Successfully shaping insurance ecosystems

Written by Julian Kawohl I Jens Lange I Markus Rosenbaum I Heike Nguyen

October 21, 2020

When talking about successful ecosystem players, the first thing that comes to mind is American or Asian tech companies such as Amazon, Google, Alibaba, or Tencent. There are also various activities in the insurance industry that deal with ecosystems. First and foremost, the Chinese player Ping An should be mentioned, from whom even the traditional companies in the insurance industry can learn a lot. In this article, we would like to show why, in our view, all insurers must develop an ecosystem strategy for themselves to have a right to play for their customers in the future.  

Ecosystems are changing the market insurances are operating in

According to experts, ecosystems will account for a turnover of 60 trillion US dollars or around 30 percent of the worldwide turnover of all industries by 2025 (McKinsey &Company, 2018). This estimate is in line with the results of our discussions with practitioners from a wide range of industries. But it is not only the sheer size of market changes that makes ecosystems so powerful. They will also change the fundamental laws of business in two ways in particular: I) Traditional industry boundaries are falling away since ecosystem cooperation and digitalization make it possible for practically every company to address every industry, and II) the separation of B2C and B2B is increasingly dissolving as a result of an increasingly transparent value chain and increased connectedness of the private and business worlds. B2C and B2B become B2H (Business to Human) and via ecosystems E2H (Ecosystem-to-Human). But what are the consequences of this new paradigm for the insurance industry?

Compared to new players like Ping An, insurers have a lot of catching up to do in terms of ecosystem services

First of all, it should be noted that the ecosystem development of recent years has created a significant need for action for the insurance sector. Dissolving industry boundaries and the dissolution of the B2B/B2C separation enable partially decentralized protection against risks in newly emerging ecosystems. If insurers do not consistently occupy the relevant positions in ecosystems, other players will take over this role. It can certainly be stated that ecosystem issues are a topic on the agenda of insurance managers. Comparing budgets and strategic impact, our observations show that companies in the software, automotive or entertainment sector, for example, are much further along in their efforts to design ecosystem offerings and bring them to market as an overall concept of “mobility”.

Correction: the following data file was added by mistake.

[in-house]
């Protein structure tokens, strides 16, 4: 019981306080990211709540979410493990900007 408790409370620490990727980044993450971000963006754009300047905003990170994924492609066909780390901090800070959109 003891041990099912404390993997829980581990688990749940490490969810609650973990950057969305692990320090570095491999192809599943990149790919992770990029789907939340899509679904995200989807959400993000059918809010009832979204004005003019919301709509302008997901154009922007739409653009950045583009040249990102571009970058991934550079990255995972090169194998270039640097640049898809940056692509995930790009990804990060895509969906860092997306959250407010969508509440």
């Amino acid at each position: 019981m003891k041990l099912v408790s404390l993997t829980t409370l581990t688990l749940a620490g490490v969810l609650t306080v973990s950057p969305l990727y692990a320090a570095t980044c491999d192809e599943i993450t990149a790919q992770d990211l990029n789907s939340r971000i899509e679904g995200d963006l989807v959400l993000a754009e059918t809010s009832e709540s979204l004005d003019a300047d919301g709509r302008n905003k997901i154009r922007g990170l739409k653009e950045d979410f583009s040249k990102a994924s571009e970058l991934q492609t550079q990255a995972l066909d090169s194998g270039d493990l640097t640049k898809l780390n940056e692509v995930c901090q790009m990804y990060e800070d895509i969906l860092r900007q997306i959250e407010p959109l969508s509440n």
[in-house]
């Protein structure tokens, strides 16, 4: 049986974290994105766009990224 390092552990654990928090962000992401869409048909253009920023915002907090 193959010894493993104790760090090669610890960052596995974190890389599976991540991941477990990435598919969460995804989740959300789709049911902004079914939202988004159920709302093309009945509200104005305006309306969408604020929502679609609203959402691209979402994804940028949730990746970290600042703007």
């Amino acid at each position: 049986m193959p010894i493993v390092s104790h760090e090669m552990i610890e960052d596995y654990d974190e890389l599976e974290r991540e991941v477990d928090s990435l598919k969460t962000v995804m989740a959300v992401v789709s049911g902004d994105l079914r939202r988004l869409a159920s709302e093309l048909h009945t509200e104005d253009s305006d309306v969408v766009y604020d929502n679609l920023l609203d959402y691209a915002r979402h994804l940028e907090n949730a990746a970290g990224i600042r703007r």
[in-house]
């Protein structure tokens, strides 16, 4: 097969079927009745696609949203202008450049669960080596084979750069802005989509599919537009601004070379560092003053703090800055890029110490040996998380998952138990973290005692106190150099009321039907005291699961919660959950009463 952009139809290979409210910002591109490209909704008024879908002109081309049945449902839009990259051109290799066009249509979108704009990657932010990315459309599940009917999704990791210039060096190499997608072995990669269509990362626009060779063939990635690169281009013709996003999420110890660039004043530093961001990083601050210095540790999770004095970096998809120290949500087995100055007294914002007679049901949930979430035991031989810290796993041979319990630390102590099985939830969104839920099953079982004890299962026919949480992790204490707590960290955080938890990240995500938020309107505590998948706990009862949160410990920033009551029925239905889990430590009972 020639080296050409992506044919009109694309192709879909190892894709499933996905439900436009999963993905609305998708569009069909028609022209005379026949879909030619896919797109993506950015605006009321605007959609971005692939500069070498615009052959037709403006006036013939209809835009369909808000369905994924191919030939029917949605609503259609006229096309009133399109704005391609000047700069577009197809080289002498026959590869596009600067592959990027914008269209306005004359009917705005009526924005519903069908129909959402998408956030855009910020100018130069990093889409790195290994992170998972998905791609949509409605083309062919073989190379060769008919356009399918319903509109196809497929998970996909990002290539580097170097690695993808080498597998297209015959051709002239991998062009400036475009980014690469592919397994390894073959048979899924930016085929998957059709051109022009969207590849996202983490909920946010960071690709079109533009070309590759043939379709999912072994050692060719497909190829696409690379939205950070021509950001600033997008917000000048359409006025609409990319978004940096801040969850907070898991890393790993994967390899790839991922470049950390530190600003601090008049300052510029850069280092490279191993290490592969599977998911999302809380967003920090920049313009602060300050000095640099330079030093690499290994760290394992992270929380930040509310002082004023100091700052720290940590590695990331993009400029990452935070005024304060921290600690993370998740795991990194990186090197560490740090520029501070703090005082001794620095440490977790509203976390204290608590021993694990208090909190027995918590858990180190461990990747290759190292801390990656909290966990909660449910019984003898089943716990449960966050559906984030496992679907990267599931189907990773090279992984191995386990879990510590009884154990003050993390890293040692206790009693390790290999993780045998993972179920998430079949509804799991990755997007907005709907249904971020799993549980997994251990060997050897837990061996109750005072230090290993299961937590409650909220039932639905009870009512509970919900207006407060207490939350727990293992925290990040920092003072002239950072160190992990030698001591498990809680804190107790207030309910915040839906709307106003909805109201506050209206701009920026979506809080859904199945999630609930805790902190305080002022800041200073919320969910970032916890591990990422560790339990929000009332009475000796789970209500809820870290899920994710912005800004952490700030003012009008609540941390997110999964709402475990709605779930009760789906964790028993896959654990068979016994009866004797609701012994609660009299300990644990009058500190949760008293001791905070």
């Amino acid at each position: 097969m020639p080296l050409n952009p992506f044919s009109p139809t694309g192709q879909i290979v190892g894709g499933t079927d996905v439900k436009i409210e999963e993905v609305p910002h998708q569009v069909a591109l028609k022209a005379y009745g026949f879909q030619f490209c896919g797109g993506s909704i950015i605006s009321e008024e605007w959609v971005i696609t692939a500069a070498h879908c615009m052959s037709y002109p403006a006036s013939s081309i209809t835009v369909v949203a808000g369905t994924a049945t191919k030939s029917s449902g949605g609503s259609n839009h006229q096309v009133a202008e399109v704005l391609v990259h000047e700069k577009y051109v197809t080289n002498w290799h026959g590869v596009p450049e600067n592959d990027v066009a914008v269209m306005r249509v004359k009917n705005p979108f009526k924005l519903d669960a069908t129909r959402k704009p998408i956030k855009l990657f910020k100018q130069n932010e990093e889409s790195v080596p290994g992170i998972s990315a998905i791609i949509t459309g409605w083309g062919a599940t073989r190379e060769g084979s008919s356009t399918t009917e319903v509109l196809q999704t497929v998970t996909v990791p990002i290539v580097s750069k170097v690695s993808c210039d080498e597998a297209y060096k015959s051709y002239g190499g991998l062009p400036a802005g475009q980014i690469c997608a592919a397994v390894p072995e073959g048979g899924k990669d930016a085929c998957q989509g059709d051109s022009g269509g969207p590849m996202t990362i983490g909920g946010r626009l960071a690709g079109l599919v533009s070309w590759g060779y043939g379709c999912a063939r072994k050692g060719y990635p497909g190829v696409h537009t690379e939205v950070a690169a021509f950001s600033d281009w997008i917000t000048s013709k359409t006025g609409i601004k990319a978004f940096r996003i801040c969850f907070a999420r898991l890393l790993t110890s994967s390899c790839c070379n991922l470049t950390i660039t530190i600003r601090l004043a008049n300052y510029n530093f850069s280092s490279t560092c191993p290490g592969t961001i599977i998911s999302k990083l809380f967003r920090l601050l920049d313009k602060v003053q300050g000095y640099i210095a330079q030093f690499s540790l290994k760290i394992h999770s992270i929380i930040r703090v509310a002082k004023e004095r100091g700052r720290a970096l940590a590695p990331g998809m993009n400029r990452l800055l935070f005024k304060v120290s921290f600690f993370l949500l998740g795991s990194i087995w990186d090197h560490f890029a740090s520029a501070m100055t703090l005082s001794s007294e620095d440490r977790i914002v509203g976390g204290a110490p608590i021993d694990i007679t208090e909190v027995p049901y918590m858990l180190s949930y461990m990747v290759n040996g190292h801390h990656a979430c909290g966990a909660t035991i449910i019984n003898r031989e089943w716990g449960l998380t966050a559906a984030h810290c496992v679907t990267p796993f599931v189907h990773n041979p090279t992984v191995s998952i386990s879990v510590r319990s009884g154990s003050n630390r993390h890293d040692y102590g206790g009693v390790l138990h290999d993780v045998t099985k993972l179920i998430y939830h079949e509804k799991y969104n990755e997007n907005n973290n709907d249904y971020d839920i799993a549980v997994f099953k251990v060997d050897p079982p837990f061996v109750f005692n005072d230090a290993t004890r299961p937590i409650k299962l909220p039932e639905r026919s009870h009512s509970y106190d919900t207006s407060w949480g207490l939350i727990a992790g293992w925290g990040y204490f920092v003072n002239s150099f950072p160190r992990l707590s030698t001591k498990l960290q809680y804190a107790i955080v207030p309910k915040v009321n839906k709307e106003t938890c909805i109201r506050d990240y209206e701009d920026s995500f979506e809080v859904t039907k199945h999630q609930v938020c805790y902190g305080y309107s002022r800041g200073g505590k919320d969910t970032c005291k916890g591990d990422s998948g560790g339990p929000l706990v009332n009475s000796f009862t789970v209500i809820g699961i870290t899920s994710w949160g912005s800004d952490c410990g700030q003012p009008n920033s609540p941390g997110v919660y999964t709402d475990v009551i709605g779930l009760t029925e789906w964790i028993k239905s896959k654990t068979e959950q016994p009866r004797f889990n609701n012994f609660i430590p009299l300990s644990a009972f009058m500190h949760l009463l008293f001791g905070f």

However, the most significant ecosystem player among insurers worldwide can serve as a blueprint: The Chinese Ping An Group. Founded in 1988 with a focus on financial services, the Chinese giant has grown into a major internet company with diverse business areas. Today, the company is relevant in almost all areas of everyday life. 

In the following, we would like to explain what makes Ping An’s ecosystem approach unique and which success factors can be derived from this example. But first, it is important to understand the general ecosystem approach for insurers.

What does ecosystem positioning mean for insurers?

In the future, an organization’s positioning in several Life Areas and Roles will be the norm for most companies due to the Ecosystem-to-Human paradigm described above.